What is a Calorie? And How Can You Make Them Count?

Written by Cristina Powell, PN1, ME-3, CMS

what is a calorie

According to the Merriam-Webster Dictionary, a calorie is the amount of heat required to raise the temperature of one kilogram of water one degree Celsius. Another way to define a calorie is as a unit equivalent to the large calorie expressing heat-producing or energy-producing value in food when oxidized in the body.

What?! If you are like most people, you’re scratching your head thinking “I thought calories were what make people overweight.” Well, think again because this is only the slightest sliver of the truth when it comes to calories.

In defining calorie, the key word we should be paying attention on is “energy.” A calorie is essentially energy, and every single one of us needs energy to stay alive. Without energy, our brains would not function, our hearts would not beat, and the blood would not travel through our veins. Energy in the form of calories is crucial for our living, breathing, and other everyday functions.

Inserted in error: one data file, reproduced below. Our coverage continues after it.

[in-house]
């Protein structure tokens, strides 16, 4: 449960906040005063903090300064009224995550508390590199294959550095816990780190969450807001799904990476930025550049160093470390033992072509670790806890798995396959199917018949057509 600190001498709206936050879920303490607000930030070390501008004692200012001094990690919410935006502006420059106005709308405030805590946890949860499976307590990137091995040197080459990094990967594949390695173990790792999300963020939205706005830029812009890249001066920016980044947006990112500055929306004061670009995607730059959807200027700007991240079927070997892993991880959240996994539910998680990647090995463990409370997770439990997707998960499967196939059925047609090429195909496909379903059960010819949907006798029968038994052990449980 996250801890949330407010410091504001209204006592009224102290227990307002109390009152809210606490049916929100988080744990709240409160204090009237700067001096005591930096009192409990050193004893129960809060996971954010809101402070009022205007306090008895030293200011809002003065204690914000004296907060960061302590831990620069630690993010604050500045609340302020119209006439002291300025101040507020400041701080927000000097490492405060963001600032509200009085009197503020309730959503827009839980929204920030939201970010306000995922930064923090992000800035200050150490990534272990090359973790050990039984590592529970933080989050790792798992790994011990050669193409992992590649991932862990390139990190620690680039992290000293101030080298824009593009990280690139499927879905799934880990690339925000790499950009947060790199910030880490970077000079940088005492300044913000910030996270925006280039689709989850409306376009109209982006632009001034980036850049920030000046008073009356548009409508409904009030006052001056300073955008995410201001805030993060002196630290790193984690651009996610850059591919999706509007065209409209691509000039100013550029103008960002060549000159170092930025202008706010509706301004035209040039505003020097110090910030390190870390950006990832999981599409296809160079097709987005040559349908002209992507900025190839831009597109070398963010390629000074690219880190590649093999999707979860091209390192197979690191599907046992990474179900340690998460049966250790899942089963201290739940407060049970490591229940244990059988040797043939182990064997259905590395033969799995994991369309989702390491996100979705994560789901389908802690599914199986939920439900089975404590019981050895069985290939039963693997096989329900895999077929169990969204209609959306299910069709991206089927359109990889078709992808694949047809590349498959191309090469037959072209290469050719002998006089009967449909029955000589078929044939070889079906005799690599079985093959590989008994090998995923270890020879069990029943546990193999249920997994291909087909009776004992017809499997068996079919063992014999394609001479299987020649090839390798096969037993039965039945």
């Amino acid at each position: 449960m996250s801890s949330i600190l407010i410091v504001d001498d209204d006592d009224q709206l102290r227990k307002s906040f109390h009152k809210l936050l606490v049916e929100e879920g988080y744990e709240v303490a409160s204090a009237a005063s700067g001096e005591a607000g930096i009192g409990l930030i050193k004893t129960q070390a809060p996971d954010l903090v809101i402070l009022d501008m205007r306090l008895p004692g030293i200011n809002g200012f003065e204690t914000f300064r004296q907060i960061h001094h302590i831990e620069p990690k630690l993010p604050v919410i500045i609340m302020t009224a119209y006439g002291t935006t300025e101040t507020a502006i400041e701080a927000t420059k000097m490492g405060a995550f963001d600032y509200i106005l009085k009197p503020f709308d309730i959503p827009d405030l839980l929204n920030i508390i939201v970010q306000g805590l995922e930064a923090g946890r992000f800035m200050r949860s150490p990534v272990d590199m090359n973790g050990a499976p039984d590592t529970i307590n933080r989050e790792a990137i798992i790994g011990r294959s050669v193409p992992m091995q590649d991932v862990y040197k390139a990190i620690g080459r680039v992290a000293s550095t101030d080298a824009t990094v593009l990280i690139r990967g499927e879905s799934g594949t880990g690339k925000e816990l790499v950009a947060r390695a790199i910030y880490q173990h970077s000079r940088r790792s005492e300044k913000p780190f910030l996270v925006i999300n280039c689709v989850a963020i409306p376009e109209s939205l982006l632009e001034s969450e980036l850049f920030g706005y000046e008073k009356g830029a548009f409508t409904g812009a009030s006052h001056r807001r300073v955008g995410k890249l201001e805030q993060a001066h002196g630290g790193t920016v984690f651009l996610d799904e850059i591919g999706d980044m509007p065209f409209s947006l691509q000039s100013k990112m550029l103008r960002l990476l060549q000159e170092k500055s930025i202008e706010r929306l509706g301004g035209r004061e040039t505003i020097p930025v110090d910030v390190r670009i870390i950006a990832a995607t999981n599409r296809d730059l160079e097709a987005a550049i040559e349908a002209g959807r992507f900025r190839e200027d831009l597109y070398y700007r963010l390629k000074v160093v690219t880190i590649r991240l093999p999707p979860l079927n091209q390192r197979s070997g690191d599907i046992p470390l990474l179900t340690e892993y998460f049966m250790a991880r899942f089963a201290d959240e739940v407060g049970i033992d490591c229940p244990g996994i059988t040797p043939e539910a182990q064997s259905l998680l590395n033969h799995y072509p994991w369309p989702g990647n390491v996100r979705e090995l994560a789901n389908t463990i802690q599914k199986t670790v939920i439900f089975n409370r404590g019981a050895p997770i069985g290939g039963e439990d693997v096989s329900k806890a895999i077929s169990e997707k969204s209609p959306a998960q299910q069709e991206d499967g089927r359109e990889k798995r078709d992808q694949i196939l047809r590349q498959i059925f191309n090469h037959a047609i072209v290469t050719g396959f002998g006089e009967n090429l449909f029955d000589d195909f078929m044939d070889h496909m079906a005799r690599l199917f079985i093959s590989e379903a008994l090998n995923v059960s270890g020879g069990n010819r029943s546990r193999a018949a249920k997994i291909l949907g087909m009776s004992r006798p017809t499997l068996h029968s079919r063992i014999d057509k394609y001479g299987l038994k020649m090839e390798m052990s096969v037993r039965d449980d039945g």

What Makes a Calorie

Much like people, calories come in all shapes and sizes. To better understand calories, it may be helpful to see what they are comprised of. In other words, how many grams of carbohydrate, protein, and fat (macronutrients) it contains.

Here’s how many calories are in 1 gram of each:

  • Carbohydrate — 4 calories
  • Protein — 4 calories
  • Fat — 9 calories

Knowing this information, one would be able to calculate the total calories, based off of how many grams of each macronutrient are in your food. Simply multiply the number of grams by the number of calories in a gram of that food component.

grams x calories per gram = total calories

For example, if a serving of potato chips (about 20 chips) has 10 grams of fat, 90 calories are from fat.

10 grams x 9 calories per gram = 90 calories

How Do We Use Calories for Energy?

Simply put, our bodies “burn” calories through metabolic processes. Keep in mind, we previously discussed a calorie being the heat produced when food is consumed and oxidized (i.e., burned) in the body. During this metabolic process, enzymes break down the macronutrients into molecules, and three things happen, depending on the type of food: